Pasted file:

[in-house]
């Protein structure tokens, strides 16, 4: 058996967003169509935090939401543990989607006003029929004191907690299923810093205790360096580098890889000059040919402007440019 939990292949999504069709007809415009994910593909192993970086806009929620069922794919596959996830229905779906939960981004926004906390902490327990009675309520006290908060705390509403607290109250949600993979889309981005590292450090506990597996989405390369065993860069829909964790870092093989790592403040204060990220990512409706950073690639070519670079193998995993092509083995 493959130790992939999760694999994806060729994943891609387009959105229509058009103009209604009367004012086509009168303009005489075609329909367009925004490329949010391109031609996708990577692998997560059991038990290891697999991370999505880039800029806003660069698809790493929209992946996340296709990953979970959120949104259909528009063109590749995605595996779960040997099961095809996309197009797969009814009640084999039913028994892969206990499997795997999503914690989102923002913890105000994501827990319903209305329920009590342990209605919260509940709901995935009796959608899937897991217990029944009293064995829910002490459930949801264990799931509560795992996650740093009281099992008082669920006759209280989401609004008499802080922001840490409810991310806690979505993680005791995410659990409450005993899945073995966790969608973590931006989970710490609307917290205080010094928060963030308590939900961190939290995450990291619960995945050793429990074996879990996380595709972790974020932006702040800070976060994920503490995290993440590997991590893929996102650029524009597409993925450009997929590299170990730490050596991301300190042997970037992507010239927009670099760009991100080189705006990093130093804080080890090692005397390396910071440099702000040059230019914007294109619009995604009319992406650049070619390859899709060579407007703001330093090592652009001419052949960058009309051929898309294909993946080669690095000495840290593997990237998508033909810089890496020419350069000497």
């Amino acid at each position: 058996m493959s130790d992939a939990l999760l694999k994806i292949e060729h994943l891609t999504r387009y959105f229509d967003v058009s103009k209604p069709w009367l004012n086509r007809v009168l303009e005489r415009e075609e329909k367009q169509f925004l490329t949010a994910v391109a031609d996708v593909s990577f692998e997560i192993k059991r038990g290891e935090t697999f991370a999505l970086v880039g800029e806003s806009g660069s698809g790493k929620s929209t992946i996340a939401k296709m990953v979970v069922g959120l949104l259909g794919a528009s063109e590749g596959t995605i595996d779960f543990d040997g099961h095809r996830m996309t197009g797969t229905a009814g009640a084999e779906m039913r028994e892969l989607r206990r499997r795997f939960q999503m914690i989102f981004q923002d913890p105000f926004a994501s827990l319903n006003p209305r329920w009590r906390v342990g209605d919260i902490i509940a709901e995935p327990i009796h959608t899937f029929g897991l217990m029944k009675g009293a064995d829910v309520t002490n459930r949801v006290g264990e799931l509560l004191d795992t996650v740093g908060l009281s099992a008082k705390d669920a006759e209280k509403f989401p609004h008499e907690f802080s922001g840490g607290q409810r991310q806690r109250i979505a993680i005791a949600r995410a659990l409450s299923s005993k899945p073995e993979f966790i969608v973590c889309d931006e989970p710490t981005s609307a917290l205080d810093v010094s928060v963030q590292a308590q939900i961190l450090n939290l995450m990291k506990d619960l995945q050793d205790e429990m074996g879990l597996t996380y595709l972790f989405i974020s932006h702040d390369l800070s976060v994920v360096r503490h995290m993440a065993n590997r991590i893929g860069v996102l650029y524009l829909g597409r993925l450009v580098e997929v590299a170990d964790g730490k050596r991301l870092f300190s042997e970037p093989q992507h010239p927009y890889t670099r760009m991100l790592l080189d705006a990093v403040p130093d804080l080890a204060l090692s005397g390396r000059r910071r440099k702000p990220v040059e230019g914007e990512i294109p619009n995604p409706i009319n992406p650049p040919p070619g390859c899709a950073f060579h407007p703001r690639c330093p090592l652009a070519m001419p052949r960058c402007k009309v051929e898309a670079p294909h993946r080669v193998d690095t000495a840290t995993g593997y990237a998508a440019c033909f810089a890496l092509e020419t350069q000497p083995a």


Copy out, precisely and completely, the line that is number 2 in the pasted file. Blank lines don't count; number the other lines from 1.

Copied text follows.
């Protein structure tokens, strides 16, 4: 058996967003169509935090939401543990989607006003029929004191907690299923810093205790360096580098890889000059040919402007440019 939990292949999504069709007809415009994910593909192993970086806009929620069922794919596959996830229905779906939960981004926004906390902490327990009675309520006290908060705390509403607290109250949600993979889309981005590292450090506990597996989405390369065993860069829909964790870092093989790592403040204060990220990512409706950073690639070519670079193998995993092509083995 493959130790992939999760694999994806060729994943891609387009959105229509058009103009209604009367004012086509009168303009005489075609329909367009925004490329949010391109031609996708990577692998997560059991038990290891697999991370999505880039800029806003660069698809790493929209992946996340296709990953979970959120949104259909528009063109590749995605595996779960040997099961095809996309197009797969009814009640084999039913028994892969206990499997795997999503914690989102923002913890105000994501827990319903209305329920009590342990209605919260509940709901995935009796959608899937897991217990029944009293064995829910002490459930949801264990799931509560795992996650740093009281099992008082669920006759209280989401609004008499802080922001840490409810991310806690979505993680005791995410659990409450005993899945073995966790969608973590931006989970710490609307917290205080010094928060963030308590939900961190939290995450990291619960995945050793429990074996879990996380595709972790974020932006702040800070976060994920503490995290993440590997991590893929996102650029524009597409993925450009997929590299170990730490050596991301300190042997970037992507010239927009670099760009991100080189705006990093130093804080080890090692005397390396910071440099702000040059230019914007294109619009995604009319992406650049070619390859899709060579407007703001330093090592652009001419052949960058009309051929898309294909993946080669690095000495840290593997990237998508033909810089890496020419350069000497």